Acute hepatic porphyria (AHP) refers to a group of rare, genetic diseases or porphyrias characterized by potentially life-threatening “attacks”. Some patients also experience chronic debilitating symptoms that will negatively impact their quality of life. AHP affects how the body makes a substance called “heme”. Heme helps blood carry oxygen to all parts of the body.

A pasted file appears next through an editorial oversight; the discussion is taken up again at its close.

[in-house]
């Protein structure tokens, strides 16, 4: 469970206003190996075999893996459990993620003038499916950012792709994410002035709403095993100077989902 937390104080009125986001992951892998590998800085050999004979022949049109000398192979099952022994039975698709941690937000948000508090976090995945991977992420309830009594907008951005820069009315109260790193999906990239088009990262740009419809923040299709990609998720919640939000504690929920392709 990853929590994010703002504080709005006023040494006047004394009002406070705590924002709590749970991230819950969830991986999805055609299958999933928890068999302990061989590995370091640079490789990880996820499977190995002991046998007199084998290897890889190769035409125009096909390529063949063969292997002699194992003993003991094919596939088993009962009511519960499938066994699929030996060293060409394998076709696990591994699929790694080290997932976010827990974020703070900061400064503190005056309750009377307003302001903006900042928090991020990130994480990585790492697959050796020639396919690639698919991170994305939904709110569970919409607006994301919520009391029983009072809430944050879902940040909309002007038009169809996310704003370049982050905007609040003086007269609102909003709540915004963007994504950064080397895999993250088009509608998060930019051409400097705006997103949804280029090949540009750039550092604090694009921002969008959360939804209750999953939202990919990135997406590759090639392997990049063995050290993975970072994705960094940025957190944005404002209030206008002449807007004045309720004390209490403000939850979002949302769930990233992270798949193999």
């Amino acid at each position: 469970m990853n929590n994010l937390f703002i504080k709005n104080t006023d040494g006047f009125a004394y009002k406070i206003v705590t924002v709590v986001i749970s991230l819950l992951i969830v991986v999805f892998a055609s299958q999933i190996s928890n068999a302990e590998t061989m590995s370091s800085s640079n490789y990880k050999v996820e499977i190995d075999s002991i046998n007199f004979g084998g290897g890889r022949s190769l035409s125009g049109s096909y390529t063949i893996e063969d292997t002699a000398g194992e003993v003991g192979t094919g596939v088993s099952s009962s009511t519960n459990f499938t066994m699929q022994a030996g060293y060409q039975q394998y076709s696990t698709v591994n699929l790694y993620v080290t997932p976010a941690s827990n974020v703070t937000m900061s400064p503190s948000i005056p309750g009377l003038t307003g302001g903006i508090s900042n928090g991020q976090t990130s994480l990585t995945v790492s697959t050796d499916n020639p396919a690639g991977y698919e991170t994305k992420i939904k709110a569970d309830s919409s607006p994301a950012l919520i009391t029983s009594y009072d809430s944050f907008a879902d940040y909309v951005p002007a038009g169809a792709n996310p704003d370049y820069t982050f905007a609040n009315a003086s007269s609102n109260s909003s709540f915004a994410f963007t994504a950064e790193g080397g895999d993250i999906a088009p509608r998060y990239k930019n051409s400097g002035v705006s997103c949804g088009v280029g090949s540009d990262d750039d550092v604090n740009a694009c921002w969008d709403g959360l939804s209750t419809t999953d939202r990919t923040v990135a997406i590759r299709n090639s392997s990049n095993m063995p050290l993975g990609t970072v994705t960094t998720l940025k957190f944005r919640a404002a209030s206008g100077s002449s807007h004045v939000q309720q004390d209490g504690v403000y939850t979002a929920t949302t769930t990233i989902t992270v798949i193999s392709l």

AHP encompasses four diseases: acute intermittent porphyria (AIP, the most common), variegate porphyria (VP), hereditary coproporphyria (HCP), and ALAD-deficiency porphyria (ADP, extremely rare). Although these diseases are genetically distinct, they all result in overproduction of neurotoxic heme precursors called aminolevulinic acid (ALA) and/or porphobilinogen (PBG) which are produced when the liver makes heme. When ALA and PBG are released in the body they are harmful to nerve cells and have been associated with the symptoms and attacks of AHP.